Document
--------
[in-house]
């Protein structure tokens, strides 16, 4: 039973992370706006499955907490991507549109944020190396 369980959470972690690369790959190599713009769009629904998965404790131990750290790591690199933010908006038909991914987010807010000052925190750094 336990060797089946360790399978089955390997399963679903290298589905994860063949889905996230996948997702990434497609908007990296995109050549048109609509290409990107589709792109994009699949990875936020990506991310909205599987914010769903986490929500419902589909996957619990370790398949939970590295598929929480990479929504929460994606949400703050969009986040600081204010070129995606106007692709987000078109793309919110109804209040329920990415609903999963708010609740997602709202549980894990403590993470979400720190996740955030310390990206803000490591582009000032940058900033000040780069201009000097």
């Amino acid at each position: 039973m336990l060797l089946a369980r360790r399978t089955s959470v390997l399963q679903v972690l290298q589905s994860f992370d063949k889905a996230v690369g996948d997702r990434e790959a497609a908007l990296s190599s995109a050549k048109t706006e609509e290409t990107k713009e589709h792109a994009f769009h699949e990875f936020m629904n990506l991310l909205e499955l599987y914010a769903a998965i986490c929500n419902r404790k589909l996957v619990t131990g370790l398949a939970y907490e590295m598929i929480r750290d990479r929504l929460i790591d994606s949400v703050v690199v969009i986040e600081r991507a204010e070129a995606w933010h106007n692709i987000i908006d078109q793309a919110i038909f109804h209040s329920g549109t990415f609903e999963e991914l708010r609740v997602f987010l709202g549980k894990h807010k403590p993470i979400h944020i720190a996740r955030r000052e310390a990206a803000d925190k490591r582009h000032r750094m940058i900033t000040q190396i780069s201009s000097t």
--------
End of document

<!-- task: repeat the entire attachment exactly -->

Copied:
[in-house]
């Protein structure tokens, strides 16, 4: 039973992370706006499955907490991507549109944020190396 369980959470972690690369790959190599713009769009629904998965404790131990750290790591690199933010908006038909991914987010807010000052925190750094 336990060797089946360790399978089955390997399963679903290298589905994860063949889905996230996948997702990434497609908007990296995109050549048109609509290409990107589709792109994009699949990875936020990506991310909205599987914010769903986490929500419902589909996957619990370790398949939970590295598929929480990479929504929460994606949400703050969009986040600081204010070129995606106007692709987000078109793309919110109804209040329920990415609903999963708010609740997602709202549980894990403590993470979400720190996740955030310390990206803000490591582009000032940058900033000040780069201009000097």
């Amino acid at each position: 039973m336990l060797l089946a369980r360790r399978t089955s959470v390997l399963q679903v972690l290298q589905s994860f992370d063949k889905a996230v690369g996948d997702r990434e790959a497609a908007l990296s190599s995109a050549k048109t706006e609509e290409t990107k713009e589709h792109a994009f769009h699949e990875f936020m629904n990506l991310l909205e499955l599987y914010a769903a998965i986490c929500n419902r404790k589909l996957v619990t131990g370790l398949a939970y907490e590295m598929i929480r750290d990479r929504l929460i790591d994606s949400v703050v690199v969009i986040e600081r991507a204010e070129a995606w933010h106007n692709i987000i908006d078109q793309a919110i038909f109804h209040s329920g549109t990415f609903e999963e991914l708010r609740v997602f987010l709202g549980k894990h807010k403590p993470i979400h944020i720190a996740r955030r000052e310390a990206a803000d925190k490591r582009h000032r750094m940058i900033t000040q190396i780069s201009s000097t």